Interview with Ian Svenonius from the summer of 2009.
Who’s in the band (Chain and the Gang) now?
Well, it’s assorted confederates. People who played on the record,
mostly. Brett Wineman, who is a onetime D.C. resident, who is in
another group called Bad Thoughts, who runs a record label called
Malady Records. There is a resurgence of the 7 inch and he’s
capitalizing on this resurgence. He’s putting out 7 inches or various
Brian Webber, who’s kind of a jack-of-all-trades. He’s a trouble-shooter, sort of. He was in the Dub Narcotic Sound System and he programmed all the music for this rap group called Saturday Nights. He was also in another rap band. He’s been in several groups.
And then a woman named Faustein Hussen.
How was the music on the record composed?
It was composed pretty much on the spot. I came in with something that I tried to make as derivative as possible, as simplistic as possible, as childlike as possible, and kind of primal. It was a refutation of rock production. Those songs are all pretty much first and second takes, played by people who are just making up the song according to the melody or the guide that I was giving them.
The idea was: Most forms of expression in the culture industry – the form is really mediated by this awareness of an audience. I feel like good things are made without a real awareness of an audience, except for an immediate audience. Like if you tell a joke, the joke is gonna be the funniest if it’s a joke between you and your friends, where there’s no condescension involved. Things are typically better if they’re made without feeling like you have to explain to some imagined populace that you have in mind.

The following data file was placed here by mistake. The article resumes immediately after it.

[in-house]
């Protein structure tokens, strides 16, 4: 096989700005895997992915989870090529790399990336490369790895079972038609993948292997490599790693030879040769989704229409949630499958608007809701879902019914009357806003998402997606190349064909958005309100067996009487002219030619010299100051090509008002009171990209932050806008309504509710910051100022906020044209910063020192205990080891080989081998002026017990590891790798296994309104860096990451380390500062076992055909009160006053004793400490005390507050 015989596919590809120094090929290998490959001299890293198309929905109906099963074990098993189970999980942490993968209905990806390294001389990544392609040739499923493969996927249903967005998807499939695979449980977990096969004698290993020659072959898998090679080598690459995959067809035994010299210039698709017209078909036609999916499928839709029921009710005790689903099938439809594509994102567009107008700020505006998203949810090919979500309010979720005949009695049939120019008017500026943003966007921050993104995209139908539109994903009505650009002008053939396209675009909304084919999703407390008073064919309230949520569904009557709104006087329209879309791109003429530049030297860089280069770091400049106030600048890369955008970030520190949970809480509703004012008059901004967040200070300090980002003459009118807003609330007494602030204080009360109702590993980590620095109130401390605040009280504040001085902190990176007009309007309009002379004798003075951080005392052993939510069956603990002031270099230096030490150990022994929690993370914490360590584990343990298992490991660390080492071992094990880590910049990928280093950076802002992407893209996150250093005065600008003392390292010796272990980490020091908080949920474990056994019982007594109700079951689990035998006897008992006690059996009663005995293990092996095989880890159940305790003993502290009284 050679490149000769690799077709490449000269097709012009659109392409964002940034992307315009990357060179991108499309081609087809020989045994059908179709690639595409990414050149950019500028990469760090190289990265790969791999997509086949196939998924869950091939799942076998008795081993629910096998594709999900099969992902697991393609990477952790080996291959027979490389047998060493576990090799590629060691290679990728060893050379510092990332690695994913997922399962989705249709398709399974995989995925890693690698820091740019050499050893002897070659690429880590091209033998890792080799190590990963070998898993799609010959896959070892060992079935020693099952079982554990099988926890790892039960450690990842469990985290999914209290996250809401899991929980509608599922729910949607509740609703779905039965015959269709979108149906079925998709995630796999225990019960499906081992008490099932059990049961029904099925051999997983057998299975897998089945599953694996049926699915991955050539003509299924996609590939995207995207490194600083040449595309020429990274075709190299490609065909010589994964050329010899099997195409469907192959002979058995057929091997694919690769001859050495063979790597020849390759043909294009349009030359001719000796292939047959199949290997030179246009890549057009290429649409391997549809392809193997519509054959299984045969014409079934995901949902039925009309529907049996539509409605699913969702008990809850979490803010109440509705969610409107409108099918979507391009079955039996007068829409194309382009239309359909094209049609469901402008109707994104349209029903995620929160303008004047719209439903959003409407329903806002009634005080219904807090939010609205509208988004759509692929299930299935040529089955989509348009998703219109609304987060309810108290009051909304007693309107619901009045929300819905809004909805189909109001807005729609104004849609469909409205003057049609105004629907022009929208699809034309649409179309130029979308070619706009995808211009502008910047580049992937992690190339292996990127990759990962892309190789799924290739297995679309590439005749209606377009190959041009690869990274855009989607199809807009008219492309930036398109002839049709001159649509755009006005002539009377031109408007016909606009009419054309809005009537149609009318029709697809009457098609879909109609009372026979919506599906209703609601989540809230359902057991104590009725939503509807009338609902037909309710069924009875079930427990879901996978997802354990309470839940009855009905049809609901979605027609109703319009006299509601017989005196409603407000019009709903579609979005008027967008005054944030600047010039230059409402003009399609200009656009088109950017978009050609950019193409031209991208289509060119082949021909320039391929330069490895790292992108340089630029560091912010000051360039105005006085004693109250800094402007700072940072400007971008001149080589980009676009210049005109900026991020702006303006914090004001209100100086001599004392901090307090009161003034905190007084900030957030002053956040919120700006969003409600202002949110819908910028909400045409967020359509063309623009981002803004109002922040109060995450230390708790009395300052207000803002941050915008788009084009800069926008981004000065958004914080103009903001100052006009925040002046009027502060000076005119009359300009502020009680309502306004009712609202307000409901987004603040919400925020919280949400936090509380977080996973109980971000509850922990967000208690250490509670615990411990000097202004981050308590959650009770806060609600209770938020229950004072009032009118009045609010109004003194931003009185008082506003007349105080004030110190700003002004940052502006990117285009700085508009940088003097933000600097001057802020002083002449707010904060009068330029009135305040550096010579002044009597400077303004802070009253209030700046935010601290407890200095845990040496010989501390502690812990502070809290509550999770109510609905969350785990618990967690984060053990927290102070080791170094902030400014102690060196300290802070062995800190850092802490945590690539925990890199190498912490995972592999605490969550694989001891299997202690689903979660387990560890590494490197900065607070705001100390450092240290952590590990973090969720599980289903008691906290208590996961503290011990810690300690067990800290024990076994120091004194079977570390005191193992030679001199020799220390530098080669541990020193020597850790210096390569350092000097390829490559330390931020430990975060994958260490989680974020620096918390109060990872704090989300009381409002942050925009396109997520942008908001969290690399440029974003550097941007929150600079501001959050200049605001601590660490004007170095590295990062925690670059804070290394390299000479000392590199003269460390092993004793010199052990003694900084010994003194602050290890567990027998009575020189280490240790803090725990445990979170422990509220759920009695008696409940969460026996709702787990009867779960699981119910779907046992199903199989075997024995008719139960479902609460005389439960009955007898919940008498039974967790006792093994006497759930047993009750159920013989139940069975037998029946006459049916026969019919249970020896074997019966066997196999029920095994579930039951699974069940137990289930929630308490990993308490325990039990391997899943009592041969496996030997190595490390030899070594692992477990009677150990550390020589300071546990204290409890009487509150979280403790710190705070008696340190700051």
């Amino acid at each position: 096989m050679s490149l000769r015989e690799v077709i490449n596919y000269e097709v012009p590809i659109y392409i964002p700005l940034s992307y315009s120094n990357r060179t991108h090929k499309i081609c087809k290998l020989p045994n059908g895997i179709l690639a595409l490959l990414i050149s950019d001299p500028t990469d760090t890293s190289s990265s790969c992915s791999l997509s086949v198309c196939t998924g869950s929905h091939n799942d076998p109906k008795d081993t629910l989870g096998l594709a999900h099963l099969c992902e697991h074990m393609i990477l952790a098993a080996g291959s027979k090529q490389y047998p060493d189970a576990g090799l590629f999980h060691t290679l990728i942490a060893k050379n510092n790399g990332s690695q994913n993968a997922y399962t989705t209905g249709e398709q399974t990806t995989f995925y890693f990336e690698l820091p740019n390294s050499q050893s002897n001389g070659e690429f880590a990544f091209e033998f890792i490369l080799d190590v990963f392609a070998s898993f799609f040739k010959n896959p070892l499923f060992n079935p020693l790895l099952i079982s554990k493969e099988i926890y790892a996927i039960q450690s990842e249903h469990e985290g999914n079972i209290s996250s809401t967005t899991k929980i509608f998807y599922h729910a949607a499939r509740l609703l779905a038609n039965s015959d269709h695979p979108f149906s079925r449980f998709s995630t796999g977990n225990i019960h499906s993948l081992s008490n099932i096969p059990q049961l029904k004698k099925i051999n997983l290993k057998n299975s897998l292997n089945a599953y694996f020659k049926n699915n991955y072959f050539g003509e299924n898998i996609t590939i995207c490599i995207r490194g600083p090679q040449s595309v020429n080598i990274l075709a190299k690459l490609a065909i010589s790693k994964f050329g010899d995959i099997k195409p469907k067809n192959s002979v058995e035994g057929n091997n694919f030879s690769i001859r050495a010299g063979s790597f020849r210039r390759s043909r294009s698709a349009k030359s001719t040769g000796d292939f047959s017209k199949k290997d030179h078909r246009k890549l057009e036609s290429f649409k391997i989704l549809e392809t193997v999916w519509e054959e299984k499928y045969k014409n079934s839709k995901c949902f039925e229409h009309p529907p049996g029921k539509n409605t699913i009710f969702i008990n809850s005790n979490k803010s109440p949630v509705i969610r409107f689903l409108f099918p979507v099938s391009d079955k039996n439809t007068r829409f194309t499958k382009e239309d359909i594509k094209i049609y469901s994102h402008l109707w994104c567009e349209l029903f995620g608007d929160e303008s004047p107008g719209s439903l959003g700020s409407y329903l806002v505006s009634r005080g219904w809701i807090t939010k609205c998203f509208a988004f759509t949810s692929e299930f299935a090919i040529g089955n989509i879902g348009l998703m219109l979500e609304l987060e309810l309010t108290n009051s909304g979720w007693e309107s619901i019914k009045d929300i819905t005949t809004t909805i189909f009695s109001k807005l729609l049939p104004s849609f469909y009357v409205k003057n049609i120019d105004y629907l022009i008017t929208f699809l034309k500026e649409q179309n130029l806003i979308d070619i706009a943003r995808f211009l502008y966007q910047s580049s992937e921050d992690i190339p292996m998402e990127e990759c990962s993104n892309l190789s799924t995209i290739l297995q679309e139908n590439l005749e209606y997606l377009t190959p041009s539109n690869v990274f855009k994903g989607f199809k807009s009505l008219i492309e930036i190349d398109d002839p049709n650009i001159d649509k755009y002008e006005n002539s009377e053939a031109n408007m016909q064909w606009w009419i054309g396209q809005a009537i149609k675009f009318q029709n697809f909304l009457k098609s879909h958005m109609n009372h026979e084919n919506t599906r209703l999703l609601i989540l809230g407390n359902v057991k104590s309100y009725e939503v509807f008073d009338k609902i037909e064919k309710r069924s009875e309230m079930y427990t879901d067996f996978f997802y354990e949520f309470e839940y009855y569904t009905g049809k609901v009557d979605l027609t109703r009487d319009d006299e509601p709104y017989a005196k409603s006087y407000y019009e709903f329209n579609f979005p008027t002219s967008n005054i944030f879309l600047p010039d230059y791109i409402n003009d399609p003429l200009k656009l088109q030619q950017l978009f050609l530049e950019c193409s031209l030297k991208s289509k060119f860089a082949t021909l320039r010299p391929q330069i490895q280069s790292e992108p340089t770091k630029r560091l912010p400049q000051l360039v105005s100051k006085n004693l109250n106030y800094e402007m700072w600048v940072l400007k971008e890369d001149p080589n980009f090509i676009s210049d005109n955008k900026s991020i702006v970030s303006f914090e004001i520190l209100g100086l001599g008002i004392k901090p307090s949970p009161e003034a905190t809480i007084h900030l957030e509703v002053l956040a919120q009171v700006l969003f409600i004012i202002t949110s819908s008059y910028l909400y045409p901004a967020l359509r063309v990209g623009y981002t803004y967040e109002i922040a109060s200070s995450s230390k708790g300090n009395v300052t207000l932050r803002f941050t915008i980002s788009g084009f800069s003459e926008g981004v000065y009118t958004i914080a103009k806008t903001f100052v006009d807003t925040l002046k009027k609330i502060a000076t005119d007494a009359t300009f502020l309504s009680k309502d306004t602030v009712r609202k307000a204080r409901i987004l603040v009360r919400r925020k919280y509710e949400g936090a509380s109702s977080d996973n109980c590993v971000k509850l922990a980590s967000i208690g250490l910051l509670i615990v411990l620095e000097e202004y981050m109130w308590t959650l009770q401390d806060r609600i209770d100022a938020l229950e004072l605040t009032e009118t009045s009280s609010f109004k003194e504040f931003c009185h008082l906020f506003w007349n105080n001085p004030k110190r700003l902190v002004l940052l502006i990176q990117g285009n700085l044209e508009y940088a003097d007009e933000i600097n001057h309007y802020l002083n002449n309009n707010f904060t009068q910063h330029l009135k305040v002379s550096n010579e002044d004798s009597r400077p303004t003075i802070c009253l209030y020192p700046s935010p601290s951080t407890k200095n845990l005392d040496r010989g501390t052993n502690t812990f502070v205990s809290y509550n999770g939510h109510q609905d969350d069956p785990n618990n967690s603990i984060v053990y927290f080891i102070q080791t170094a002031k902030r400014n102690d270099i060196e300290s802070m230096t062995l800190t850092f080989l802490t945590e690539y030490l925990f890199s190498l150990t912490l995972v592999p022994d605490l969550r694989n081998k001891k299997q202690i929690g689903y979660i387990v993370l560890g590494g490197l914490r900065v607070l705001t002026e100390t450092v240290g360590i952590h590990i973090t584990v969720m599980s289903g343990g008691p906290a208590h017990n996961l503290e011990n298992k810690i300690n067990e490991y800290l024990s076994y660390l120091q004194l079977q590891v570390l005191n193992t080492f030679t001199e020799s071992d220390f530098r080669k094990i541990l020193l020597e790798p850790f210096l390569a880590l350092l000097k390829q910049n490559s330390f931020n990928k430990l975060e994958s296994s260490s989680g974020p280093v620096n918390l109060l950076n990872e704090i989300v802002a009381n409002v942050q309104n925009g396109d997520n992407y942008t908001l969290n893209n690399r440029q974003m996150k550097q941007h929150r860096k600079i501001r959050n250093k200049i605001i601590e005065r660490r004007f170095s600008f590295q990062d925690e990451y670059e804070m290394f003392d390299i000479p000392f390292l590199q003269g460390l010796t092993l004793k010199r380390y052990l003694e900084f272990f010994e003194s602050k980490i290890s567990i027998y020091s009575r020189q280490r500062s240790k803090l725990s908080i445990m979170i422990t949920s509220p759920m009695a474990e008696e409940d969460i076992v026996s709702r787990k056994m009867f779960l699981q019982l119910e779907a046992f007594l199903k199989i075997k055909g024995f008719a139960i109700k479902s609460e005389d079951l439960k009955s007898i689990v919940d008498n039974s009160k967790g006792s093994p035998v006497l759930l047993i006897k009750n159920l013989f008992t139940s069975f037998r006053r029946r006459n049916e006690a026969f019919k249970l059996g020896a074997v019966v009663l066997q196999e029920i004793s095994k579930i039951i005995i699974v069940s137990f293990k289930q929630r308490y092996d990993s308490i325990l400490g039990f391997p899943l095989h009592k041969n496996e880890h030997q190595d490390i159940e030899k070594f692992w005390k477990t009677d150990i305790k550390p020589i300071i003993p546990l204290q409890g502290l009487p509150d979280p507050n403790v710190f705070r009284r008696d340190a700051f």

So, the songs were made with that in mind: Let’s make it fun; let’s
make it funny. I like music that has an element of absurdity to it, or
I think rock ’n’ roll is another form of comedy, in a way. There’s a term – novelty music – but really, all pop music is novelty. It’s saying something that’s slightly weird or outrageous, but in a very familiar way. It’s a form of joke-telling.
So, basically, that’s the way that the record was composed. It was
composed with these things in mind and with a general eschewing of the rock ’n’ roll obsession with authenticity and with originality.
We didn’t care or want to be original in any way.
I think that good music – music we find resonant after 40 or 50 years – it was concerned with novelty and fun and with invoking the familiar. [People] love repetition. They love hearing the same thing over and over again.
Most people don’t even really like music. They just like familiarity.
A song is just a way of being immersed in the familiar.
It’s something that makes you feel comfortable.
I disc jockey a lot and I play records that a lot of people haven’t
heard. A lot of people don’t like it. It’s really interesting.
I don’t know why anybody hires me, because people want to hear Michael Jackson. They want to hear 50 Cent. They want to hear whatever surrounds them on a daily basis.
I remember reading when I was real young an interview with Kurt Cobain where he said that most people don’t really like music and that most people who do actually like music become musicians.
It’s an interesting thing, whether people like music or not. It sounds elitist, to say that most people don’t like music.
I think it if you actually do like music it’s self-evidently true.
Yeah. People turn on the radio. People might even have a hi-fi system or a personal music player.
Absolutely. But it doesn’t really mean – that’s like saying you love
theater because you watched a sit-com.
You know what I mean? That’s just what’s around.
I feel like music is becoming less and less important to people even
as it becomes more and more ubiquitous. It becomes more ubiquitous because it’s so much easier to acquire. Anybody can have a huge record library now on their computer, for free. And it’s almost effortless.